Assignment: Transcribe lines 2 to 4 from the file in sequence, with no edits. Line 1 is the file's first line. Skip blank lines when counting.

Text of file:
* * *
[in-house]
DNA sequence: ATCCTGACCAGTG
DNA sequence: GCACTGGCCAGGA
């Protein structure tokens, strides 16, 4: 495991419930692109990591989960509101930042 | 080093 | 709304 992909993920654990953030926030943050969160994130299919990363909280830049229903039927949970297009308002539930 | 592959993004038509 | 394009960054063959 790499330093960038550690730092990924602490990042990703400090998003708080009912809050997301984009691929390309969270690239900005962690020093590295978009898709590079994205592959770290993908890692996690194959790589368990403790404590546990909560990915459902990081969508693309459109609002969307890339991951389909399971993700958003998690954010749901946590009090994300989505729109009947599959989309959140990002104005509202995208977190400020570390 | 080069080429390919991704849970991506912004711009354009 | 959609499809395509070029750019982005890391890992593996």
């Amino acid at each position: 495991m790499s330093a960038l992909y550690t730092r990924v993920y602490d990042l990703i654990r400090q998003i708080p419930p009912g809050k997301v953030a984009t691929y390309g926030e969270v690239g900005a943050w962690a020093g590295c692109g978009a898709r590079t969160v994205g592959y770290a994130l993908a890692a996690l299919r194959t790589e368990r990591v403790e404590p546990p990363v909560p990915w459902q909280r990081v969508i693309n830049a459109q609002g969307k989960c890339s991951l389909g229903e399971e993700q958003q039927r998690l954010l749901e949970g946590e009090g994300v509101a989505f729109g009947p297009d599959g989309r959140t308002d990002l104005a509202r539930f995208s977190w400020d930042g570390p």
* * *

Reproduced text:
DNA sequence: ATCCTGACCAGTG
DNA sequence: GCACTGGCCAGGA
């Protein structure tokens, strides 16, 4: 495991419930692109990591989960509101930042 | 080093 | 709304 992909993920654990953030926030943050969160994130299919990363909280830049229903039927949970297009308002539930 | 592959993004038509 | 394009960054063959 790499330093960038550690730092990924602490990042990703400090998003708080009912809050997301984009691929390309969270690239900005962690020093590295978009898709590079994205592959770290993908890692996690194959790589368990403790404590546990909560990915459902990081969508693309459109609002969307890339991951389909399971993700958003998690954010749901946590009090994300989505729109009947599959989309959140990002104005509202995208977190400020570390 | 080069080429390919991704849970991506912004711009354009 | 959609499809395509070029750019982005890391890992593996």